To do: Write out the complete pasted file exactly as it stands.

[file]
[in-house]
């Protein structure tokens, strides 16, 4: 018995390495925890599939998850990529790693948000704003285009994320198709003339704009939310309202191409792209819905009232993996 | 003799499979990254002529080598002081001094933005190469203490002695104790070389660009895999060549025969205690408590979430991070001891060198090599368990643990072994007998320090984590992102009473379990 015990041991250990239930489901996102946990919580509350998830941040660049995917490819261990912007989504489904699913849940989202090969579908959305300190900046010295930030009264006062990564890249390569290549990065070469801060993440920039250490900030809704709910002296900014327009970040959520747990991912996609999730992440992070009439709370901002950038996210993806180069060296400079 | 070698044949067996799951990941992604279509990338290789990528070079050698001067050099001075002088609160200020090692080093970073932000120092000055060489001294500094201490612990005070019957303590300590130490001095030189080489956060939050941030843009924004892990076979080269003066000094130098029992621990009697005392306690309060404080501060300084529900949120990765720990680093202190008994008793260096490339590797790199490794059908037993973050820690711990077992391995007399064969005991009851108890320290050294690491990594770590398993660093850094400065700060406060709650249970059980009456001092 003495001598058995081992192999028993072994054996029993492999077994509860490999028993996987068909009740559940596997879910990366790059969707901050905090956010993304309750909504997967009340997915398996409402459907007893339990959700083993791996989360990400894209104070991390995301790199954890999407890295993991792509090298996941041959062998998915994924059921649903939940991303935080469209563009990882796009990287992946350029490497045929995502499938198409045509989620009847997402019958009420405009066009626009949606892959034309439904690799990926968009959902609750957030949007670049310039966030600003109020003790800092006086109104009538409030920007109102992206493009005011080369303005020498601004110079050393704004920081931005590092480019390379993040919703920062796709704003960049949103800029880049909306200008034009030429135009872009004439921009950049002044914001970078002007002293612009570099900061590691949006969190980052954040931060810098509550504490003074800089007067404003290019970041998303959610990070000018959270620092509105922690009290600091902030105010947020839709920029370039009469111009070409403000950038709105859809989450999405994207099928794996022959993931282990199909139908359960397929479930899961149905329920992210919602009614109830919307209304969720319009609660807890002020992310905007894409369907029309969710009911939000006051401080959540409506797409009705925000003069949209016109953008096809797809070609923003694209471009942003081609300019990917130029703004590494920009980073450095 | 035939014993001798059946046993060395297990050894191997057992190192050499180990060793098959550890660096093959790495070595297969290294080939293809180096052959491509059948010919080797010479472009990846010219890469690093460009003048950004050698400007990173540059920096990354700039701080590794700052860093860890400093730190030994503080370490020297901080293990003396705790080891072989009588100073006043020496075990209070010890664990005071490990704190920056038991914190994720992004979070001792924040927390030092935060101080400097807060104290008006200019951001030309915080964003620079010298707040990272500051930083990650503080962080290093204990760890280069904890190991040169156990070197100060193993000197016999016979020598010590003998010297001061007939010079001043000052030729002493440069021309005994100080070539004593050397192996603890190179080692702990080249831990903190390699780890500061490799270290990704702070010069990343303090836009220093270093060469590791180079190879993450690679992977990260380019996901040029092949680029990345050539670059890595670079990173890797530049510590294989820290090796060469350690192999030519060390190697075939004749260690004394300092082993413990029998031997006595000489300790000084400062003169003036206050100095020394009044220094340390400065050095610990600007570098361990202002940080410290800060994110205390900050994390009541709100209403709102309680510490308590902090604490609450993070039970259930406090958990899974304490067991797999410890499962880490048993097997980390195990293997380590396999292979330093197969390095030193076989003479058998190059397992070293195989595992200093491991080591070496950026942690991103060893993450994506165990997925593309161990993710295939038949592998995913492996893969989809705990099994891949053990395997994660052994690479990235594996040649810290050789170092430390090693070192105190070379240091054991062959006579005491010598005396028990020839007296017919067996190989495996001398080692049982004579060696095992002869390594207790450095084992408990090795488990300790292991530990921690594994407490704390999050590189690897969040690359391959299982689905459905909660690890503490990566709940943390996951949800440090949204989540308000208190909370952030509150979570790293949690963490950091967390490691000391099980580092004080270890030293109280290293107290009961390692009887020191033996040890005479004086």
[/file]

[in-house]
């Protein structure tokens, strides 16, 4: 018995390495925890599939998850990529790693948000704003285009994320198709003339704009939310309202191409792209819905009232993996 | 003799499979990254002529080598002081001094933005190469203490002695104790070389660009895999060549025969205690408590979430991070001891060198090599368990643990072994007998320090984590992102009473379990 015990041991250990239930489901996102946990919580509350998830941040660049995917490819261990912007989504489904699913849940989202090969579908959305300190900046010295930030009264006062990564890249390569290549990065070469801060993440920039250490900030809704709910002296900014327009970040959520747990991912996609999730992440992070009439709370901002950038996210993806180069060296400079 | 070698044949067996799951990941992604279509990338290789990528070079050698001067050099001075002088609160200020090692080093970073932000120092000055060489001294500094201490612990005070019957303590300590130490001095030189080489956060939050941030843009924004892990076979080269003066000094130098029992621990009697005392306690309060404080501060300084529900949120990765720990680093202190008994008793260096490339590797790199490794059908037993973050820690711990077992391995007399064969005991009851108890320290050294690491990594770590398993660093850094400065700060406060709650249970059980009456001092 003495001598058995081992192999028993072994054996029993492999077994509860490999028993996987068909009740559940596997879910990366790059969707901050905090956010993304309750909504997967009340997915398996409402459907007893339990959700083993791996989360990400894209104070991390995301790199954890999407890295993991792509090298996941041959062998998915994924059921649903939940991303935080469209563009990882796009990287992946350029490497045929995502499938198409045509989620009847997402019958009420405009066009626009949606892959034309439904690799990926968009959902609750957030949007670049310039966030600003109020003790800092006086109104009538409030920007109102992206493009005011080369303005020498601004110079050393704004920081931005590092480019390379993040919703920062796709704003960049949103800029880049909306200008034009030429135009872009004439921009950049002044914001970078002007002293612009570099900061590691949006969190980052954040931060810098509550504490003074800089007067404003290019970041998303959610990070000018959270620092509105922690009290600091902030105010947020839709920029370039009469111009070409403000950038709105859809989450999405994207099928794996022959993931282990199909139908359960397929479930899961149905329920992210919602009614109830919307209304969720319009609660807890002020992310905007894409369907029309969710009911939000006051401080959540409506797409009705925000003069949209016109953008096809797809070609923003694209471009942003081609300019990917130029703004590494920009980073450095 | 035939014993001798059946046993060395297990050894191997057992190192050499180990060793098959550890660096093959790495070595297969290294080939293809180096052959491509059948010919080797010479472009990846010219890469690093460009003048950004050698400007990173540059920096990354700039701080590794700052860093860890400093730190030994503080370490020297901080293990003396705790080891072989009588100073006043020496075990209070010890664990005071490990704190920056038991914190994720992004979070001792924040927390030092935060101080400097807060104290008006200019951001030309915080964003620079010298707040990272500051930083990650503080962080290093204990760890280069904890190991040169156990070197100060193993000197016999016979020598010590003998010297001061007939010079001043000052030729002493440069021309005994100080070539004593050397192996603890190179080692702990080249831990903190390699780890500061490799270290990704702070010069990343303090836009220093270093060469590791180079190879993450690679992977990260380019996901040029092949680029990345050539670059890595670079990173890797530049510590294989820290090796060469350690192999030519060390190697075939004749260690004394300092082993413990029998031997006595000489300790000084400062003169003036206050100095020394009044220094340390400065050095610990600007570098361990202002940080410290800060994110205390900050994390009541709100209403709102309680510490308590902090604490609450993070039970259930406090958990899974304490067991797999410890499962880490048993097997980390195990293997380590396999292979330093197969390095030193076989003479058998190059397992070293195989595992200093491991080591070496950026942690991103060893993450994506165990997925593309161990993710295939038949592998995913492996893969989809705990099994891949053990395997994660052994690479990235594996040649810290050789170092430390090693070192105190070379240091054991062959006579005491010598005396028990020839007296017919067996190989495996001398080692049982004579060696095992002869390594207790450095084992408990090795488990300790292991530990921690594994407490704390999050590189690897969040690359391959299982689905459905909660690890503490990566709940943390996951949800440090949204989540308000208190909370952030509150979570790293949690963490950091967390490691000391099980580092004080270890030293109280290293107290009961390692009887020191033996040890005479004086």